Regarding Single payer means
we all pay to be worse off:
Despite having good doctors and good hospitals, U.S. healthcare outcomes do not compare very favorably with those of other industrialized nations.
A national single-payer planpaid for with our tax dollarswould be as socialized as Homeland Security, the Centers for Disease Control and Prevention, or the Transportation Department. The proper role of our government is to take care of needs that we the people cannot do as individuals. We have tried to manage healthcare through a market-based system, and we have failed. The market strategy has made billions for insurers but over 47 million Americans remain uninsured, and 18,000 people ages 18-64 die each year in the U.S. because of a lack of access to care. Thats six times as many people as died in the Sept. 11, 2001, terrorist attacks.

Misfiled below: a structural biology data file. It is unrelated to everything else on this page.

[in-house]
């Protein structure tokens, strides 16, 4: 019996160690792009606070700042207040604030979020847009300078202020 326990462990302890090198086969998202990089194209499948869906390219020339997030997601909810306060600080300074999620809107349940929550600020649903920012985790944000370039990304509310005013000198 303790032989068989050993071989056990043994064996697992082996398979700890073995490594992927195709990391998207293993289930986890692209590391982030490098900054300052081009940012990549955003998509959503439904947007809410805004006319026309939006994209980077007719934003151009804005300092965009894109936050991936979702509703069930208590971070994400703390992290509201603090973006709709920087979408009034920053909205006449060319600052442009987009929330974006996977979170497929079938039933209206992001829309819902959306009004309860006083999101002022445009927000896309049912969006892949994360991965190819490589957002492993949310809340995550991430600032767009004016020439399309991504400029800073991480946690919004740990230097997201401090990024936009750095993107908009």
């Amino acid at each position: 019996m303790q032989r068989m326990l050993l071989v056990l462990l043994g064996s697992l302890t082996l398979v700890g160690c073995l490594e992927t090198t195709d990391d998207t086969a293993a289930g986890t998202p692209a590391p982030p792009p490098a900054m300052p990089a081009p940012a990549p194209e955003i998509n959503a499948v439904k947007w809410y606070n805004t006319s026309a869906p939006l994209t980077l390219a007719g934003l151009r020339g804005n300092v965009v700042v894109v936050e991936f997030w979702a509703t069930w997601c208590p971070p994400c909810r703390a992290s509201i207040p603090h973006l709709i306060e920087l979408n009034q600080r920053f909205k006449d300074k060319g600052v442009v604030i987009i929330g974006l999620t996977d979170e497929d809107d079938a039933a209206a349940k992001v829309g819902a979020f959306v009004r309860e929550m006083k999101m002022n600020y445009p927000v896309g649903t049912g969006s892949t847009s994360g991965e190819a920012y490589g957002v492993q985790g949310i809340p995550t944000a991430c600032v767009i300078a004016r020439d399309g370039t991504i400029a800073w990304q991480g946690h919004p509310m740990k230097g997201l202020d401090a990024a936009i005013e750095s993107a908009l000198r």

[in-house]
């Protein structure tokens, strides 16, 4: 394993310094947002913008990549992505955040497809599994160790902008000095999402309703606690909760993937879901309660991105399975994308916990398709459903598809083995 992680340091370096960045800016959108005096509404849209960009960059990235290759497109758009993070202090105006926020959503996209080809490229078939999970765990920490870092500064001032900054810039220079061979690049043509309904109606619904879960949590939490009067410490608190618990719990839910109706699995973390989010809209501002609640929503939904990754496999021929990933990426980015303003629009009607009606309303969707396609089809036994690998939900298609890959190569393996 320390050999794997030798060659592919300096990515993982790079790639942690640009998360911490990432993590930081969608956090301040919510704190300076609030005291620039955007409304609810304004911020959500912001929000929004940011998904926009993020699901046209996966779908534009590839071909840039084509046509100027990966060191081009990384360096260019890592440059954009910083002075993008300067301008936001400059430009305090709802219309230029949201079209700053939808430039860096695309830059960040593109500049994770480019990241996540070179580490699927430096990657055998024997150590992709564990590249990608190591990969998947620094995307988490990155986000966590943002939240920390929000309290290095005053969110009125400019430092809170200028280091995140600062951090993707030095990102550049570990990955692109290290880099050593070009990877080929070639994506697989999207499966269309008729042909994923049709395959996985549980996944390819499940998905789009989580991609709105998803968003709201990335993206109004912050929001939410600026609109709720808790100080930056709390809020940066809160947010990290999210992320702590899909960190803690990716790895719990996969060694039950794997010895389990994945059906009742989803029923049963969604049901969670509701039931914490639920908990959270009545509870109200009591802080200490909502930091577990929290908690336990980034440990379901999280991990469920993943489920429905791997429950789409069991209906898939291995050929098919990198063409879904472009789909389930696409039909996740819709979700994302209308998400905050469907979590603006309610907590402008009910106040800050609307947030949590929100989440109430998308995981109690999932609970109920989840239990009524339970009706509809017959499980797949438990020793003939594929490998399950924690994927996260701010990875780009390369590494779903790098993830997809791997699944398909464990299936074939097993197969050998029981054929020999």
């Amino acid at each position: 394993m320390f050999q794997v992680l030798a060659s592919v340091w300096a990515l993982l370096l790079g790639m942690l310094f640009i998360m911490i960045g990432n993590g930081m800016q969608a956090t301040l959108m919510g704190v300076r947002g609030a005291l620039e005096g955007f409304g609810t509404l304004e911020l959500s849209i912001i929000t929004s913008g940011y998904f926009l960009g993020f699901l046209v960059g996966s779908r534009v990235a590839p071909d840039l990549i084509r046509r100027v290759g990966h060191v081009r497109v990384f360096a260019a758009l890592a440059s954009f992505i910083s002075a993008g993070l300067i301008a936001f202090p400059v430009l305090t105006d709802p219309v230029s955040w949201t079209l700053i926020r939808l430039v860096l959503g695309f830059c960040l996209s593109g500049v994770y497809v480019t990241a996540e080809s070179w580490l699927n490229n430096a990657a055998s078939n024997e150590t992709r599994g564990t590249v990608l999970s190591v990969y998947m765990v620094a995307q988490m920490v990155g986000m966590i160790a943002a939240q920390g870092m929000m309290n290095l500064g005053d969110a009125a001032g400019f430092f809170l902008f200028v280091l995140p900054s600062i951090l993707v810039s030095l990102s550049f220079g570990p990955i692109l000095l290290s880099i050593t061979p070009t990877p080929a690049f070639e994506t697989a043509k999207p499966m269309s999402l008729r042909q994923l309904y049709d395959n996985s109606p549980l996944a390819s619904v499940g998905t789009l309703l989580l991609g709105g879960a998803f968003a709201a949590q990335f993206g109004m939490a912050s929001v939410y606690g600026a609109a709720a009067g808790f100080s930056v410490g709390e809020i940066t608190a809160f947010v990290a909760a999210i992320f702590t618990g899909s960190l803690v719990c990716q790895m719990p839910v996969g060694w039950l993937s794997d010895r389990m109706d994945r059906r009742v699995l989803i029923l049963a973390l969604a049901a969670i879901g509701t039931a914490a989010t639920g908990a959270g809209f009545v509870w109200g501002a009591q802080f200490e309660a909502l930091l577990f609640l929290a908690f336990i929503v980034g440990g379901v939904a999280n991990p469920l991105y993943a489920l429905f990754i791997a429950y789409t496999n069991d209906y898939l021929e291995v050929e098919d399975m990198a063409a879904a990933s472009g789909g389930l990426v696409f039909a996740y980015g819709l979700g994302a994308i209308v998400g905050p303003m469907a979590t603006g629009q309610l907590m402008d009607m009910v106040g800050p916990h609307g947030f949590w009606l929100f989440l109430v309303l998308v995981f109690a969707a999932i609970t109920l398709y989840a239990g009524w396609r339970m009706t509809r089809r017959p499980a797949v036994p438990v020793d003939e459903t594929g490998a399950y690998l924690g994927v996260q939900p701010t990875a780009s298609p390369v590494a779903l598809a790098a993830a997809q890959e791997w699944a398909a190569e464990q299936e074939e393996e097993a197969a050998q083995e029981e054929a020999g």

I have family members in Canadavarious ages and income levels. They have been receiving timely, innovative and excellent careall prepaid by their own tax dollars. One hears that Canadians have to wait for nonurgent surgeries, but they do eventually get that surgery. Is that rationing? In the U.S., we see the ultimate form of rationingdenial of care.
Canada and other free-market democracies have done the math and they have opted for a single payer system. As the recent Nobel winners in economics have shownsometimes government must do what markets cannot. Saving lives and saving tax dollars may fall into that category.
Harriette SeilerLouisville, Ky.
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